Less than half of YouTube videos on allergic rhinitis provide useful information, study finds

Want to build a spice rack for your kitchen? Pull up a YouTube video to see how it could be done. Do you have allergic rhinitis (hay fever) symptoms that just won’t stop? Don’t do a random search on YouTube, because the information you find there is likely to be inaccurate. A new study in Annals of Allergy, Asthma and Immunologythe scientific journal of the American College of Allergy, Asthma and Immunology (ACAAI), showed that misleading content generates more user interactions in terms of likes and comments than videos with useful content.

According to research, 70% of patients with a chronic disease are influenced by the information they get from online sources, and a quarter of internet users have watched a video online about a health or medical issue. Our study found that YouTube users may be unable to distinguish science-based information from misinformation. In reviewing YouTube videos on the subject of allergic rhinitis, we found that less than half of the videos provided useful information.”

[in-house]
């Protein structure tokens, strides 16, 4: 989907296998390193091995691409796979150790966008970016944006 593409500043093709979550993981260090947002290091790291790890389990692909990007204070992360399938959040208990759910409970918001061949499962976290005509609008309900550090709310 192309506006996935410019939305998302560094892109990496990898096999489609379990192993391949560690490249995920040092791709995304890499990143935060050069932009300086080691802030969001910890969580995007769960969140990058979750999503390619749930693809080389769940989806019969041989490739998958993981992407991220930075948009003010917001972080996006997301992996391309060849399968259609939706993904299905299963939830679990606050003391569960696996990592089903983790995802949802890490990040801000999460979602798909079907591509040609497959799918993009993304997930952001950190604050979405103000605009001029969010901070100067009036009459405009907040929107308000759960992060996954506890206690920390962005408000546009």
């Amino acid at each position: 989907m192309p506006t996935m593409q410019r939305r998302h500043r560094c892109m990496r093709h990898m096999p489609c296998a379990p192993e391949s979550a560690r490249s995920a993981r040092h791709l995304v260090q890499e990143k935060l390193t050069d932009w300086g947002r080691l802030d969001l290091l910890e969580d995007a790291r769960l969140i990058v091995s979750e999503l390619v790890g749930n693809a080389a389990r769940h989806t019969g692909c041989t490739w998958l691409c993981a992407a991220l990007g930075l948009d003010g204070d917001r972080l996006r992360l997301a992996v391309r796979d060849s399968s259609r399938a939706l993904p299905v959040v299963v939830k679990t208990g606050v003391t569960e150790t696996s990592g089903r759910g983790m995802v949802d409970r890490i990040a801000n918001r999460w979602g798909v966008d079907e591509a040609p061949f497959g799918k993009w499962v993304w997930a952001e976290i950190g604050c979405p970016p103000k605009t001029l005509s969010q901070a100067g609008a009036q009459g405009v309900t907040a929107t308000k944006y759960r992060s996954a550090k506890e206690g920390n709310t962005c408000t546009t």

Celine Lund-Nielsen Remvig, BSc, lead study author

The study authors analyzed 86 YouTube videos: 33 for “allergic rhinitis”, 31 for “hay fever” and 22 for “allergy”. The content was classified as useful (conveying scientifically correct information), misleading (conveying at least one scientifically unproven detail), or neither useful nor misleading (not misleading, but does not provide useful information on epidemiology, symptoms or diagnosis). Only 17.5% of the videos were uploaded by a specialist, doctor or healthcare professional, while 39.5% were uploaded from a TV show or YouTube channel.

“If our patients go online to find information about their allergies, we want the information they find to be reliable,” says allergist David Stukus, MD, associate editor of Annals. Dr. Stukus was not involved in the research. “This study found that medical/health associations tend to be the most trusted source of information, while TV shows and YouTube channels are responsible for the most misleading videos. All videos uploaded by associations were rated as helpful, while only 32% of videos uploaded by TV shows/YouTube channels were rated as helpful.”

Shirley K. Rosa